John Bills, the insider convicted in one of the most brazen City Hall corruption cases in Chicago’s storied history of graft, was sentenced to 10 years in prison Monday by a federal judge who decried the damage done to public faith in government, reports the city’s Tribune. Bills’ voice broke with emotion as he acknowledged “ethical and moral” mistakes, but he denied masterminding the massive bribery scheme in exchange for growing the city’s controversial network of red light cameras into the largest in the nation. The 10-year prison term marked one of the stiffest ever handed down in Chicago’s federal court to a non-elected public official for corruption.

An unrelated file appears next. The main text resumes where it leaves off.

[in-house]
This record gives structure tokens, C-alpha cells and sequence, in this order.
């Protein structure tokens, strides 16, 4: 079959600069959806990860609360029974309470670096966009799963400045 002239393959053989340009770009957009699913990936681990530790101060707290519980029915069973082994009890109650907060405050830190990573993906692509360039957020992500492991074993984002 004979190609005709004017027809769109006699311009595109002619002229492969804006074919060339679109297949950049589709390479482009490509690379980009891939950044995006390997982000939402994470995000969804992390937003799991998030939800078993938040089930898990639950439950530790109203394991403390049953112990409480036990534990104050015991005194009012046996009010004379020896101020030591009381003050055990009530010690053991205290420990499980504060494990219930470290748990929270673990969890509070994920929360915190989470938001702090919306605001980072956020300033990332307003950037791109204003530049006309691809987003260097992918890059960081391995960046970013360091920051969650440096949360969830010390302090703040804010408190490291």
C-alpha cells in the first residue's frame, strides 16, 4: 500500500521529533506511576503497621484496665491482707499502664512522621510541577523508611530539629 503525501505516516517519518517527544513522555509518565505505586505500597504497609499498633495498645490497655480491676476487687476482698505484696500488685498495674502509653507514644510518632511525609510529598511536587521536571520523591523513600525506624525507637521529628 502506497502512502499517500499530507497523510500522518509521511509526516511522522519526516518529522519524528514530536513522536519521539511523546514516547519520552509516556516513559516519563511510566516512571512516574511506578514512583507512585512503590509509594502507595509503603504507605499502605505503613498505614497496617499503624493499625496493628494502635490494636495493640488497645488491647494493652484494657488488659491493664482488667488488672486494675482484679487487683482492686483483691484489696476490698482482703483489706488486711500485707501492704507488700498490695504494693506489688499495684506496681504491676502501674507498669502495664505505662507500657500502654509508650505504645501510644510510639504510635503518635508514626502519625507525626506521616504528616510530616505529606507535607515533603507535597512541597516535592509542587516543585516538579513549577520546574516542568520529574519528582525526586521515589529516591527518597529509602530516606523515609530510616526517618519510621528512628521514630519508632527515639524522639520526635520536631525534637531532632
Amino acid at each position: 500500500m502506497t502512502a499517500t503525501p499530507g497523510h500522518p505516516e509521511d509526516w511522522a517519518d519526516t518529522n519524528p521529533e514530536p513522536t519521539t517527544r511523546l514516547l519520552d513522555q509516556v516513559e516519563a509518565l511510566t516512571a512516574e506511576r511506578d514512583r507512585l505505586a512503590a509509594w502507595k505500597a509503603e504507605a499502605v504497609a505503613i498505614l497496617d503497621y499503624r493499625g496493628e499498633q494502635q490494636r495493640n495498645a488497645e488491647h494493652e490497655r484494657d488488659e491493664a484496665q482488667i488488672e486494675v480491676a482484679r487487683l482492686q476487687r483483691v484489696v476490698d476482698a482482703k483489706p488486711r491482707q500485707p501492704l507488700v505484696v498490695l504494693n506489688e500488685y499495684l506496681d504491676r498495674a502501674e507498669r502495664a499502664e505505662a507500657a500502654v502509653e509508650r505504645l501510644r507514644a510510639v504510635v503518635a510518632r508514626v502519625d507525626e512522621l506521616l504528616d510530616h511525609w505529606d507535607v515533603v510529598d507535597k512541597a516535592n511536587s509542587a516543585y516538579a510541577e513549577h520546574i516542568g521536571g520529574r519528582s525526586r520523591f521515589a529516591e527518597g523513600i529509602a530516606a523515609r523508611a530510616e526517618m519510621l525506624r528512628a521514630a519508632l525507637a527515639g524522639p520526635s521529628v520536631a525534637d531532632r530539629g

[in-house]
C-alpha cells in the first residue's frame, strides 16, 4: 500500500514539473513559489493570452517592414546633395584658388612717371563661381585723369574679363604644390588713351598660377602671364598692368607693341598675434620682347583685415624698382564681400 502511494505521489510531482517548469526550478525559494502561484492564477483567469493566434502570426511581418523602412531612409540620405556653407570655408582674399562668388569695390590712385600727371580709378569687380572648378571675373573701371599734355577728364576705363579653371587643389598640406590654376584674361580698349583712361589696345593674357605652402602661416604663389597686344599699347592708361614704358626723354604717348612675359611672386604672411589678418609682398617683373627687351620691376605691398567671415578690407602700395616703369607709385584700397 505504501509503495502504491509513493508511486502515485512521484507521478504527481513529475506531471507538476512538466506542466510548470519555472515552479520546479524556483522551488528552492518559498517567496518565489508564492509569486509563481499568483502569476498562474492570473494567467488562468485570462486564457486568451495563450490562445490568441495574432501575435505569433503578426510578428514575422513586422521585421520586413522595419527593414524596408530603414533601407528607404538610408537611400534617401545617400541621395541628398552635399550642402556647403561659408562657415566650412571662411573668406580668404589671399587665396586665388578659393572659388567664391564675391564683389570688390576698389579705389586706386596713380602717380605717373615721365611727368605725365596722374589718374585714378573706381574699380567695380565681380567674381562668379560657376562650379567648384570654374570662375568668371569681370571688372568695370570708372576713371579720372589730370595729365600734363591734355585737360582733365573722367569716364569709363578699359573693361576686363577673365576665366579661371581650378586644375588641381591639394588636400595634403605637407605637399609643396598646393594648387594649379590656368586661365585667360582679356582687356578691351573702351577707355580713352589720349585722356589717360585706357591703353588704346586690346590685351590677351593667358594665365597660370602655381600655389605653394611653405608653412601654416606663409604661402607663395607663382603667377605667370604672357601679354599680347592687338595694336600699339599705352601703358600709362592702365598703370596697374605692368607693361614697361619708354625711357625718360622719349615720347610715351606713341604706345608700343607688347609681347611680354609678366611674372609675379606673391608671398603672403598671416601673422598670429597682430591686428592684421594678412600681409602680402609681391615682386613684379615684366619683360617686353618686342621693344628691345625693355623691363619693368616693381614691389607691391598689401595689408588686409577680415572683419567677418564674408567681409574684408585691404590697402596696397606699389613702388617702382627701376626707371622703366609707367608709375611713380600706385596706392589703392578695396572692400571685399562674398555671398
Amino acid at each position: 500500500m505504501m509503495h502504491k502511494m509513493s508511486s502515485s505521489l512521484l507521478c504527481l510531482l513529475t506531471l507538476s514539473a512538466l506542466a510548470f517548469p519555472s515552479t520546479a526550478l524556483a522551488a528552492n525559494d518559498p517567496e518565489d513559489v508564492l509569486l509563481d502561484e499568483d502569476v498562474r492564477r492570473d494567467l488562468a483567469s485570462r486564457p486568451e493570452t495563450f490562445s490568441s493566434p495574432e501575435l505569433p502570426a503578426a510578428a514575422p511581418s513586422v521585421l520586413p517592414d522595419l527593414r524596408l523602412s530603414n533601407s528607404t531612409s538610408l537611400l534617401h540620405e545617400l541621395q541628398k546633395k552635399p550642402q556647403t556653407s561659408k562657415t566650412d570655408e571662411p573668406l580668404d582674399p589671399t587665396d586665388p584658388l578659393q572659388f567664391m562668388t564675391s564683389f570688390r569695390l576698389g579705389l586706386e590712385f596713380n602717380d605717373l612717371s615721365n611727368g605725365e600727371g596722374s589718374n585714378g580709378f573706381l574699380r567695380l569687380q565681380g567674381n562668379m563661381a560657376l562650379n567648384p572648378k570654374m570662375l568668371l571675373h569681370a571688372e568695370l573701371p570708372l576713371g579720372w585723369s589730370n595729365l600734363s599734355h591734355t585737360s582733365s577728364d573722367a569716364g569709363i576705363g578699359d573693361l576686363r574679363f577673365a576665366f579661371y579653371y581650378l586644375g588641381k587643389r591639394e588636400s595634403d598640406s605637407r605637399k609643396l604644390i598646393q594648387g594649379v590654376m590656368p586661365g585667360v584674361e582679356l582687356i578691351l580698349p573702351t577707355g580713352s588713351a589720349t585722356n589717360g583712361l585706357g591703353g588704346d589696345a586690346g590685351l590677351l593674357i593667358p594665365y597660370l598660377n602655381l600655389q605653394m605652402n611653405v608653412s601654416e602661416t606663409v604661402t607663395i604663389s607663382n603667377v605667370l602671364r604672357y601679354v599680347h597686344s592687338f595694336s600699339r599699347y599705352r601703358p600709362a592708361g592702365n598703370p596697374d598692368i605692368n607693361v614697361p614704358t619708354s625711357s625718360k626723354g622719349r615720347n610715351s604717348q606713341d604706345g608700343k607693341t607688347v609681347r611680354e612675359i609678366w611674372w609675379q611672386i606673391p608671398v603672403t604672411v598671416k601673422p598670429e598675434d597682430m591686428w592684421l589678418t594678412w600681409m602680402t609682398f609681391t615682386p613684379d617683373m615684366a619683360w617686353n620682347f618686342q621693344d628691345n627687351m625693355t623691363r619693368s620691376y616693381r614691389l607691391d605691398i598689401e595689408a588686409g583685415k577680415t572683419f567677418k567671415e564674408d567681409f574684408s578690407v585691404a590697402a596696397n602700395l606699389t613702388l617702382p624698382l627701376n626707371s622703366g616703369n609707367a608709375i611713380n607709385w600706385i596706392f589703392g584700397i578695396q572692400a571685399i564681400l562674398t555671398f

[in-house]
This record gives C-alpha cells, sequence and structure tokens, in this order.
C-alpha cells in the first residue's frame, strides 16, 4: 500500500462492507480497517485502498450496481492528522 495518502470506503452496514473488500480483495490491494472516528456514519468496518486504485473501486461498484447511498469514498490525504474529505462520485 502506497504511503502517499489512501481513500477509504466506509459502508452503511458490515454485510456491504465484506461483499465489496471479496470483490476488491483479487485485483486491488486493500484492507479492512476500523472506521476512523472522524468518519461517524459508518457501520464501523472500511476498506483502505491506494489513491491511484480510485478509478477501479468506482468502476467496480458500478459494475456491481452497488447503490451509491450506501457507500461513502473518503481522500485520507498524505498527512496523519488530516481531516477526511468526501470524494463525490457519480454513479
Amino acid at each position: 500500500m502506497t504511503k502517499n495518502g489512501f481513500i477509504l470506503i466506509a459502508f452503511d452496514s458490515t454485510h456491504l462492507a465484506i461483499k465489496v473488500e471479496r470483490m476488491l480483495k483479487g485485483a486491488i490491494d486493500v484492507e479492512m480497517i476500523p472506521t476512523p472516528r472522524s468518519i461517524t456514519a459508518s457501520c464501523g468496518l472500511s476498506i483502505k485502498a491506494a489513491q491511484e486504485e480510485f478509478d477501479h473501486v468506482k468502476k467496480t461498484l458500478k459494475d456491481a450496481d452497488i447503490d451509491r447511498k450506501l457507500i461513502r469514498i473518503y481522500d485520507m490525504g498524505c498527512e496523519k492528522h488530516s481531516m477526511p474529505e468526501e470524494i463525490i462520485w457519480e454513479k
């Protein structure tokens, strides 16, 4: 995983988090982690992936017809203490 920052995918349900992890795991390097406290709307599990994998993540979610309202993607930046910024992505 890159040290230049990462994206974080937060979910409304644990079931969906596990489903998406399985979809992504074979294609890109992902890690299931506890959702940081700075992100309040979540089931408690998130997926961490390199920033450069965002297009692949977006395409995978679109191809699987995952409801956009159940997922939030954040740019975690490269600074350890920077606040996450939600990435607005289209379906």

As part of the patronage army of House Speaker Michael Madigan, Bills rode his political connections to rise from street lamp maintenance man to the No. 2 post in the Transportation Department in 32 years with the city. In January, a federal jury convicted him on all 20 counts, including bribery, conspiracy, extortion and fraud, for steering tens of millions of dollars in red light camera contracts to an Arizona company, Redflex Traffic Systems Inc. The charges stemmed from a four-year Chicago Tribune investigation that exposed the scheme, as well as the mismanagement, failed oversight and dubious safety record of the $600 million red light camera program.